By Eric Althoff
NEW YORK—Earlier this year, the design firm Skanska signed an agreement with the New York City Health and Hospital Corporation for the Swedish firm to retrofit the North Central Bronx Hospital, which is located in the Norwood neighborhood of the borough.
New York was especially hard hit during the first wave of the coronavirus pandemic this spring, necessitating the addition of more intensive care unit beds throughout the city, including at North Central Bronx Hospital. While the overall project timeline called for the retrofit of North Central to be completed by September, the virus’s deadly sweep through New York expedited the timeline for completion of the new ICU area at the hospital, according to the Bronx Times, which also reported that the medical facility only had 15 ICU beds prior to the expansion.
Since the expansion, North Central now has an additional 120 ICU beds in its complement. Even though the pandemic has largely subsided in the nation’s largest city, health experts have anticipated a fall spike, and thus it was crucial that the hospital be prepared for such an eventuality.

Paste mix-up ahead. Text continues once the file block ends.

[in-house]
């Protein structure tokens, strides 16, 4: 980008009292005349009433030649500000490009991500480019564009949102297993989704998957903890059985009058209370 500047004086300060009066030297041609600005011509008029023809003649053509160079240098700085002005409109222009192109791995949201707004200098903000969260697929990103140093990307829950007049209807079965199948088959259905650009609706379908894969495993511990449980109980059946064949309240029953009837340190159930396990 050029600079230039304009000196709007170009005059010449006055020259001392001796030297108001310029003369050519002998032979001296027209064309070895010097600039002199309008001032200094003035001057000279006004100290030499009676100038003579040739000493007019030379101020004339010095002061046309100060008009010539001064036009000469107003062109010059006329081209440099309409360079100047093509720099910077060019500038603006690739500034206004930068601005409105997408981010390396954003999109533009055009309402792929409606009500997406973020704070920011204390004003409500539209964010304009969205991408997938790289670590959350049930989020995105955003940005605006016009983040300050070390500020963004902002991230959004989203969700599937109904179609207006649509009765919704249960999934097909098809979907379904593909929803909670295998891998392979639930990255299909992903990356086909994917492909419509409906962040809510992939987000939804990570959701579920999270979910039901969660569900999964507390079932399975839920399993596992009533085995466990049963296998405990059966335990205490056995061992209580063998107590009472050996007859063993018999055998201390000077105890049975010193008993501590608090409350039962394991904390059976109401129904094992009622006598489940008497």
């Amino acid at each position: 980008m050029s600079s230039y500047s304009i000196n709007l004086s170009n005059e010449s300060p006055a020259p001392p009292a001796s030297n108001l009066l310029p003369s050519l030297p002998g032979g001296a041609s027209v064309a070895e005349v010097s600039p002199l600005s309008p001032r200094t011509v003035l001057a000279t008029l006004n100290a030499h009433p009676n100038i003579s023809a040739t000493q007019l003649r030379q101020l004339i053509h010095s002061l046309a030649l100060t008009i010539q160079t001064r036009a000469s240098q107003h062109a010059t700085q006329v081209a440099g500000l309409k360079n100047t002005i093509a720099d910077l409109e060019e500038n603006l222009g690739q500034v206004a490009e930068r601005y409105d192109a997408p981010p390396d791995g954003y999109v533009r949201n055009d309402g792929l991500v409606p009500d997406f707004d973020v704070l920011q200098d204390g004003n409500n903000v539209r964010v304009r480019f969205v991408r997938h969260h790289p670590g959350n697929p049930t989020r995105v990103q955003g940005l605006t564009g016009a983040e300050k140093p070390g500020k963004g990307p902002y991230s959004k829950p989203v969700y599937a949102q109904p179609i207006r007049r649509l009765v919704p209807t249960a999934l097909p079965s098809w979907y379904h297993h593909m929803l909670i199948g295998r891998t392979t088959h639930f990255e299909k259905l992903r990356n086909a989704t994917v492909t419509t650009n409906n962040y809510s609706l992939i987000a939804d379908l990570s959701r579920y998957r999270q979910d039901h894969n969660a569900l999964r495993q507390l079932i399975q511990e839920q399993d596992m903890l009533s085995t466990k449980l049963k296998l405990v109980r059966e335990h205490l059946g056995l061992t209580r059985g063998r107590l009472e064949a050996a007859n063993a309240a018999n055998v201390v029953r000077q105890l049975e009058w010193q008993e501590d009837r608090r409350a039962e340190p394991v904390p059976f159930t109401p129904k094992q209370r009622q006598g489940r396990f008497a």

The Bronx Times report said that North Central was accepting covid-19 patients from nearby Kings County (which encompasses Brooklyn), Queens, as well as other areas of the city, including Elmhurst and Lincoln, and even Coney Island, during the height of the outbreak in and around New York City.
Accordingly, construction on the new intensive care area was expedited in April, and the new ICU beds were finished only a month later, thus meeting the demand before the number of patients in the city gradually began to subside during the summer.
According to data released by Skanska, the project for the redesign is valued at $64.8 million (SEK 606 million), and the renovation entails 71,000 square feet of medical design space. In addition to the extra ICU bed space, as part of the buildout within the existing hospital structure, extra support space for the administration staff will be added for the fall.
Skanska is working on the healthcare renovation project in collaboration with architect Lothrop and demolition firm Northstar.